This cannot be denied or disputed; because we were all here when APC chieftains, led by its then presidential candidate, Muhammadu Buhari, travelled to Washington to solicit for the latter’s support in the ensuing electoral contest. The US Secretary of State then, John Forbes Kerry, followed up with a controversial visit to some northern states; and the rest, they say, is history. Even in this current exercise, President Buhari, while recently campaigning in Kano, had some public officers from Niger publicly displaying their support for him on Nigerian soil. I personally was, therefore, surprised when the Governor of Kaduna State, El-rufai, appeared on national television and boasted that foreigners who come into Nigeria to interfere in our elections will go back in body bags. This is the height of arrogance and perfidy, especially when it is the Government of Nigeria that has invited foreign observers, a practice that has always been with us. I read just yesterday that the US Government has elevated Mr. El- rufai to “a person of interest.” This is perhaps the first time the US Government will be putting a State Governor under its special watchlist.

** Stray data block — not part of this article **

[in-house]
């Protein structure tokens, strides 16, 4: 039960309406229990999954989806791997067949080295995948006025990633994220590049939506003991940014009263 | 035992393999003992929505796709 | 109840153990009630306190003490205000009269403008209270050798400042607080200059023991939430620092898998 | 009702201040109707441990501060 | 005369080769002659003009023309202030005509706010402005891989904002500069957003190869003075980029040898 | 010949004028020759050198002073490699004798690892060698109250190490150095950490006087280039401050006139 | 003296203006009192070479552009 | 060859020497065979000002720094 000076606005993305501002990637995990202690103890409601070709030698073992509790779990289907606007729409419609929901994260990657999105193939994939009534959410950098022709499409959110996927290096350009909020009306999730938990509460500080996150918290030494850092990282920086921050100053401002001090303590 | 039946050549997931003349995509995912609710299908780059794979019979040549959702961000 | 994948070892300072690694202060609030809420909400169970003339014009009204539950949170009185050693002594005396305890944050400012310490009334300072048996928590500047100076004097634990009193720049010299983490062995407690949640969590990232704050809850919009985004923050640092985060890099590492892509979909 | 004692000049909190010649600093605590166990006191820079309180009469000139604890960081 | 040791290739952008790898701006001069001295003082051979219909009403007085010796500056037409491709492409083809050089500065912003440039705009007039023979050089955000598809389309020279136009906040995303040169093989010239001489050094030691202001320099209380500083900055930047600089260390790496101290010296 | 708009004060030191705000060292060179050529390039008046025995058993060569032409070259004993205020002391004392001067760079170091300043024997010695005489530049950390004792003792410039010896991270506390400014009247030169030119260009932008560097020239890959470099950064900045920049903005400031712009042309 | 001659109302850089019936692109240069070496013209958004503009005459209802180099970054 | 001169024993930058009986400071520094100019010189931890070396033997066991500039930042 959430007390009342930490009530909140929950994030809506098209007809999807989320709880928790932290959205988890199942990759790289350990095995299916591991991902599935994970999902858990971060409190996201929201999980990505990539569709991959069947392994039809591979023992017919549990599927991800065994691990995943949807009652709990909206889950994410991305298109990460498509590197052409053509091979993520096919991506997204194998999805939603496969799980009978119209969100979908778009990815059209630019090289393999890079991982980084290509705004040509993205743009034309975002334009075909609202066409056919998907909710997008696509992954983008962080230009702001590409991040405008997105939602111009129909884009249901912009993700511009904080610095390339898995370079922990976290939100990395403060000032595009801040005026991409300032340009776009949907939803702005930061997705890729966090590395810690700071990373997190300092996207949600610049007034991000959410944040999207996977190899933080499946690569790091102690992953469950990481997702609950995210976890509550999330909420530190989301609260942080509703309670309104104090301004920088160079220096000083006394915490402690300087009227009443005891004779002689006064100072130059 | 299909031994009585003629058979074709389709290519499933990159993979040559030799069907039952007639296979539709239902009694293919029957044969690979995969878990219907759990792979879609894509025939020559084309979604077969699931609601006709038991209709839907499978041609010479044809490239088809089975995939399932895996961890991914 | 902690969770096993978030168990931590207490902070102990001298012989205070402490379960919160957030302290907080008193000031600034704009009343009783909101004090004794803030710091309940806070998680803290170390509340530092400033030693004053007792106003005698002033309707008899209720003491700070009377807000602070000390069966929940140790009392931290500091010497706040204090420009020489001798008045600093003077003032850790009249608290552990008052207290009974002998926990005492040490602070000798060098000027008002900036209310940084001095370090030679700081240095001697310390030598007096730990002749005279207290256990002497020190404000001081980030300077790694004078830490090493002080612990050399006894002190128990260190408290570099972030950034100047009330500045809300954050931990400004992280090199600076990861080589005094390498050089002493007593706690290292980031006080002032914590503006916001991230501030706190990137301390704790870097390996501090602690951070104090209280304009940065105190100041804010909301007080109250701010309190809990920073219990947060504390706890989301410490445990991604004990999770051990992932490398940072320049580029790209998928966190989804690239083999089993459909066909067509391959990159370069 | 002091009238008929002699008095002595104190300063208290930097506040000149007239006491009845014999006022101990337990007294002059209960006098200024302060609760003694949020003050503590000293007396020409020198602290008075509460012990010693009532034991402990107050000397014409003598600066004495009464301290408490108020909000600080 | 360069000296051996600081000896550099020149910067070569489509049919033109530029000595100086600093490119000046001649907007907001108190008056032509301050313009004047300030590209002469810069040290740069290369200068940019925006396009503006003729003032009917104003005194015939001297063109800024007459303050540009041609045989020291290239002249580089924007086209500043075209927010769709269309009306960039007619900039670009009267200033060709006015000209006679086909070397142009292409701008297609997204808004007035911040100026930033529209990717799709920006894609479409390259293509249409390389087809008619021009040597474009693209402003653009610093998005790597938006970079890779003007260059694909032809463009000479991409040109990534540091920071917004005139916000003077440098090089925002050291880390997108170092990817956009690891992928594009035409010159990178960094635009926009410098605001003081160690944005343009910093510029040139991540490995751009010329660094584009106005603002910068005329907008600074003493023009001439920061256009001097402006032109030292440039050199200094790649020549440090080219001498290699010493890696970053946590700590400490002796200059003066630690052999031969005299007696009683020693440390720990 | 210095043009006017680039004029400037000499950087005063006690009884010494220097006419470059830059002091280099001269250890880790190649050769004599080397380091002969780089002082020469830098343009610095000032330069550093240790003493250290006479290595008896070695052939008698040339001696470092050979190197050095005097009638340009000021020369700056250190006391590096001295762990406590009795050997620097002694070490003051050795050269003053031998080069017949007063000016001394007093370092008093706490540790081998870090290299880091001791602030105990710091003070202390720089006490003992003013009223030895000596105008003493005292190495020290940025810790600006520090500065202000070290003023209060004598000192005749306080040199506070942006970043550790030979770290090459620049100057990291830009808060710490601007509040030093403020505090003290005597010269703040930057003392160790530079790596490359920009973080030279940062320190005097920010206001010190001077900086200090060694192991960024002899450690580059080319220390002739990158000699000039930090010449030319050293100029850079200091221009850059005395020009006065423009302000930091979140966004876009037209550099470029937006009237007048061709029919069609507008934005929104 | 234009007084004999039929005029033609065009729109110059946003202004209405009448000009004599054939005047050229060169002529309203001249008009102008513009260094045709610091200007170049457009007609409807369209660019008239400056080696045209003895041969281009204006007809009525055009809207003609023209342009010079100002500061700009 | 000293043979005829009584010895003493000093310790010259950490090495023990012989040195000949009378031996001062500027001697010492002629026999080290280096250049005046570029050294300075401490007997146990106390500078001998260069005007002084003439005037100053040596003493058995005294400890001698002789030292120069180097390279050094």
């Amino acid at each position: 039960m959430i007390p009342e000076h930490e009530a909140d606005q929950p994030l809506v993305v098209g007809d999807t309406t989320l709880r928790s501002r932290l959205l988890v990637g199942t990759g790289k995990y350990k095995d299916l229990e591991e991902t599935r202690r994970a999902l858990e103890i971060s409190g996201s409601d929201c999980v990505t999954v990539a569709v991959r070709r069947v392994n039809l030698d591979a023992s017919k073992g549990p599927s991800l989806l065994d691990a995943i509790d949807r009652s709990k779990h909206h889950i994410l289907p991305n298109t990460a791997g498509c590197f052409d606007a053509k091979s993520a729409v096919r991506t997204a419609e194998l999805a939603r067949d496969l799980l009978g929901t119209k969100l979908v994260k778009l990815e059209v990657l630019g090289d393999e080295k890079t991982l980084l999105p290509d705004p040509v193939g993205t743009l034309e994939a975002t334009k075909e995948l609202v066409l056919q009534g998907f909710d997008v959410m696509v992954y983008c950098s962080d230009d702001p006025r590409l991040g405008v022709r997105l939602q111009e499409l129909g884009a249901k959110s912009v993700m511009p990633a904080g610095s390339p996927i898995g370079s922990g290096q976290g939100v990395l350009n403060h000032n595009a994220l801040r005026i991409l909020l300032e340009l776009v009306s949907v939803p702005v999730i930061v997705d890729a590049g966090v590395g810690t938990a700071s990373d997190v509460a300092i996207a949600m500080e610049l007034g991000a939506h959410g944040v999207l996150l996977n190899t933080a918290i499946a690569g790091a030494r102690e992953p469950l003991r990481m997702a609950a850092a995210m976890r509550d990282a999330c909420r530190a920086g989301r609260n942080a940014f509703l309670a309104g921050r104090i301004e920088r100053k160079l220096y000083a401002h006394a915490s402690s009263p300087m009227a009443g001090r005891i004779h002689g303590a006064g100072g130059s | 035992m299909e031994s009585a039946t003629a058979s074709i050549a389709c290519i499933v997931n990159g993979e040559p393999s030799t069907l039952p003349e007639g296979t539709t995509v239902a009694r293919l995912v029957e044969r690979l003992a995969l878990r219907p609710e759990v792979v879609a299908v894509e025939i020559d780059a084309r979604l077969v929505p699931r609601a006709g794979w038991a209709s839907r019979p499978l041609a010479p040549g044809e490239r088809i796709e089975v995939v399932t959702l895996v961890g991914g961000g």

Having said that, I know that Article 2 of the UN Charter prohibits countries from intervening in matters that are within the domestic jurisdiction of other countries. In 1965, the UN even expanded, through its Resolution 2131 (XX), the ban on foreign intervention, ‘for any reason whatsoever.’ However, if internal political disagreements trigger crises of unimaginable levels, unilateral military actions, sanctions, etc are deployed. We have seen too many examples of regime change engineered and carried out by countries on other countries. We cannot forget the role Nigeria played in ECOMOG, where Samuel Doe was killed and Charles Taylor removed from office; the role played by the US in the removal of the then Panamanian strongman, Manuel Noriega; the role of the US-led coalition in removing Saddam Hussein, Gaddafi, etc.